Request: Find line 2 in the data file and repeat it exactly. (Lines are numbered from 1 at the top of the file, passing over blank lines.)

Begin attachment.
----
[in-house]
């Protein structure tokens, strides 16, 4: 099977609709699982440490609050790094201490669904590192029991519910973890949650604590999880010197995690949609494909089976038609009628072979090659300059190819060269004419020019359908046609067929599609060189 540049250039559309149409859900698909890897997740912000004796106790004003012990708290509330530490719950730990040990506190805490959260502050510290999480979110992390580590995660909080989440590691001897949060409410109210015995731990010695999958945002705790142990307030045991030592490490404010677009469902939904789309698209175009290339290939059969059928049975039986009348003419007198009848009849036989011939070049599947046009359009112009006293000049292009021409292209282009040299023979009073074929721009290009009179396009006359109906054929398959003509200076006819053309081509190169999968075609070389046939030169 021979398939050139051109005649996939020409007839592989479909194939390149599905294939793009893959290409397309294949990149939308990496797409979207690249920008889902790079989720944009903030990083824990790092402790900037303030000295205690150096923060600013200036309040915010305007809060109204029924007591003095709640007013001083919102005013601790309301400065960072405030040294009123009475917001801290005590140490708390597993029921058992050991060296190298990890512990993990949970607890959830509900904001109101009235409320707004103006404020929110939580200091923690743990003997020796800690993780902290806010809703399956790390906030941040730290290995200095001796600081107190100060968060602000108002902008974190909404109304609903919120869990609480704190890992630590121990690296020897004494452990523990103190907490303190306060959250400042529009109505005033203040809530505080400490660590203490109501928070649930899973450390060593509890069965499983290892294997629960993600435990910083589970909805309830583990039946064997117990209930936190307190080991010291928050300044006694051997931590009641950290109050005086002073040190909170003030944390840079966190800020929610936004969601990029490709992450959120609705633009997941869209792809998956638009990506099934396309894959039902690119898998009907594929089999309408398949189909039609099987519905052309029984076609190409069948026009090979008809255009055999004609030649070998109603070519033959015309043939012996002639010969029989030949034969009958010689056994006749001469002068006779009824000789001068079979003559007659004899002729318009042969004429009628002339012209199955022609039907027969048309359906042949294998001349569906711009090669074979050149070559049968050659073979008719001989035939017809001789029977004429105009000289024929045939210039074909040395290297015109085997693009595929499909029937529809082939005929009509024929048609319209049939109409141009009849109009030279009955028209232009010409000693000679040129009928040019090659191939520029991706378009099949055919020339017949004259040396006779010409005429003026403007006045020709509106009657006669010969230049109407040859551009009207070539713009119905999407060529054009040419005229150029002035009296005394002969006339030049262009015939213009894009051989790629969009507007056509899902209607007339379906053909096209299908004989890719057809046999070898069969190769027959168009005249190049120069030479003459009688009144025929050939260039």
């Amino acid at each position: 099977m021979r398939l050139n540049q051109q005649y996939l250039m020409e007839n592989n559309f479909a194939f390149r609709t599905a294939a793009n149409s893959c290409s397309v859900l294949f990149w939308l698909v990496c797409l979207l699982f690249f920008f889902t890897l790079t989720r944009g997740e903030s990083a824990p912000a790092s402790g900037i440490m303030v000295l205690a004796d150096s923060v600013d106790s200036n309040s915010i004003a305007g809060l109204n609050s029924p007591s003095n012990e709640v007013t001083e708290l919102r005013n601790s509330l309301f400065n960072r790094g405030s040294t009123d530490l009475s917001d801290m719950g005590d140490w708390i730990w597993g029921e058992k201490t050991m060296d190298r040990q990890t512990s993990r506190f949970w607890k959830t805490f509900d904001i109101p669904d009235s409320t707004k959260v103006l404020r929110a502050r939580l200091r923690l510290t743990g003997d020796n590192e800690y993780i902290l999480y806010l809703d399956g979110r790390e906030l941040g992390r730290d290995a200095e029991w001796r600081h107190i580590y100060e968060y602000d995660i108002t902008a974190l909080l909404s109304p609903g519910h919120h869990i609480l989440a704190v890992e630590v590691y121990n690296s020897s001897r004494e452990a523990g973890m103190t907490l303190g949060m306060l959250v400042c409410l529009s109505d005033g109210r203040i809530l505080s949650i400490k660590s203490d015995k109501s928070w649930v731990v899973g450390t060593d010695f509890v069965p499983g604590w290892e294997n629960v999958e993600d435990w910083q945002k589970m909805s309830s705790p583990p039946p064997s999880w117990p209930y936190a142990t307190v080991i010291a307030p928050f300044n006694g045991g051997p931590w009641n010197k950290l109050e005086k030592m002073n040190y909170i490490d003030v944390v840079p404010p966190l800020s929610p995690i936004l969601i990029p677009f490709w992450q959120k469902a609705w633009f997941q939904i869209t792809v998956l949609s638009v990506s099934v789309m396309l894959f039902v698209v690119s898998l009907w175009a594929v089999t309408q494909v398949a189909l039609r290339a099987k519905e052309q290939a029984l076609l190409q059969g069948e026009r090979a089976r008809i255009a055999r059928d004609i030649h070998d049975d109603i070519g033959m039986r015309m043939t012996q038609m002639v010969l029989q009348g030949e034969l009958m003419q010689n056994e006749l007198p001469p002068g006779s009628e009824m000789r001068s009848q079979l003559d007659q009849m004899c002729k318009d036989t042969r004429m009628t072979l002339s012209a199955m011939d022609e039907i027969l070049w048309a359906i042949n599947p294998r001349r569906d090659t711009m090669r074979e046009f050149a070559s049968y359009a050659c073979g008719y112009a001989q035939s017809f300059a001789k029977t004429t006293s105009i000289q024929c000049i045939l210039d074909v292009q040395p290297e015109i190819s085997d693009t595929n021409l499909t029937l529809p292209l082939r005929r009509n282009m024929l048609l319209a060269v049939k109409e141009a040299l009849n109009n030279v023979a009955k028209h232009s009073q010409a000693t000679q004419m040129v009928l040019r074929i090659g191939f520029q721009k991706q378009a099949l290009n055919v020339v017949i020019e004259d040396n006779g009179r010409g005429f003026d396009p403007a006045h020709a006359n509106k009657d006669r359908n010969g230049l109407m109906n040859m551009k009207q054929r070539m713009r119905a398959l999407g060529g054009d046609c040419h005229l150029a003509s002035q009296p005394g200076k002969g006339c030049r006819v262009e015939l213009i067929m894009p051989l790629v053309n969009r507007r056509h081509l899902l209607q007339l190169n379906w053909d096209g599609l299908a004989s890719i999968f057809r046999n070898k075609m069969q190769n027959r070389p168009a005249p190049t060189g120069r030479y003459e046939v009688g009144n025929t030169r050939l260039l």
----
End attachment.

């Protein structure tokens, strides 16, 4: 099977609709699982440490609050790094201490669904590192029991519910973890949650604590999880010197995690949609494909089976038609009628072979090659300059190819060269004419020019359908046609067929599609060189 540049250039559309149409859900698909890897997740912000004796106790004003012990708290509330530490719950730990040990506190805490959260502050510290999480979110992390580590995660909080989440590691001897949060409410109210015995731990010695999958945002705790142990307030045991030592490490404010677009469902939904789309698209175009290339290939059969059928049975039986009348003419007198009848009849036989011939070049599947046009359009112009006293000049292009021409292209282009040299023979009073074929721009290009009179396009006359109906054929398959003509200076006819053309081509190169999968075609070389046939030169 021979398939050139051109005649996939020409007839592989479909194939390149599905294939793009893959290409397309294949990149939308990496797409979207690249920008889902790079989720944009903030990083824990790092402790900037303030000295205690150096923060600013200036309040915010305007809060109204029924007591003095709640007013001083919102005013601790309301400065960072405030040294009123009475917001801290005590140490708390597993029921058992050991060296190298990890512990993990949970607890959830509900904001109101009235409320707004103006404020929110939580200091923690743990003997020796800690993780902290806010809703399956790390906030941040730290290995200095001796600081107190100060968060602000108002902008974190909404109304609903919120869990609480704190890992630590121990690296020897004494452990523990103190907490303190306060959250400042529009109505005033203040809530505080400490660590203490109501928070649930899973450390060593509890069965499983290892294997629960993600435990910083589970909805309830583990039946064997117990209930936190307190080991010291928050300044006694051997931590009641950290109050005086002073040190909170003030944390840079966190800020929610936004969601990029490709992450959120609705633009997941869209792809998956638009990506099934396309894959039902690119898998009907594929089999309408398949189909039609099987519905052309029984076609190409069948026009090979008809255009055999004609030649070998109603070519033959015309043939012996002639010969029989030949034969009958010689056994006749001469002068006779009824000789001068079979003559007659004899002729318009042969004429009628002339012209199955022609039907027969048309359906042949294998001349569906711009090669074979050149070559049968050659073979008719001989035939017809001789029977004429105009000289024929045939210039074909040395290297015109085997693009595929499909029937529809082939005929009509024929048609319209049939109409141009009849109009030279009955028209232009010409000693000679040129009928040019090659191939520029991706378009099949055919020339017949004259040396006779010409005429003026403007006045020709509106009657006669010969230049109407040859551009009207070539713009119905999407060529054009040419005229150029002035009296005394002969006339030049262009015939213009894009051989790629969009507007056509899902209607007339379906053909096209299908004989890719057809046999070898069969190769027959168009005249190049120069030479003459009688009144025929050939260039």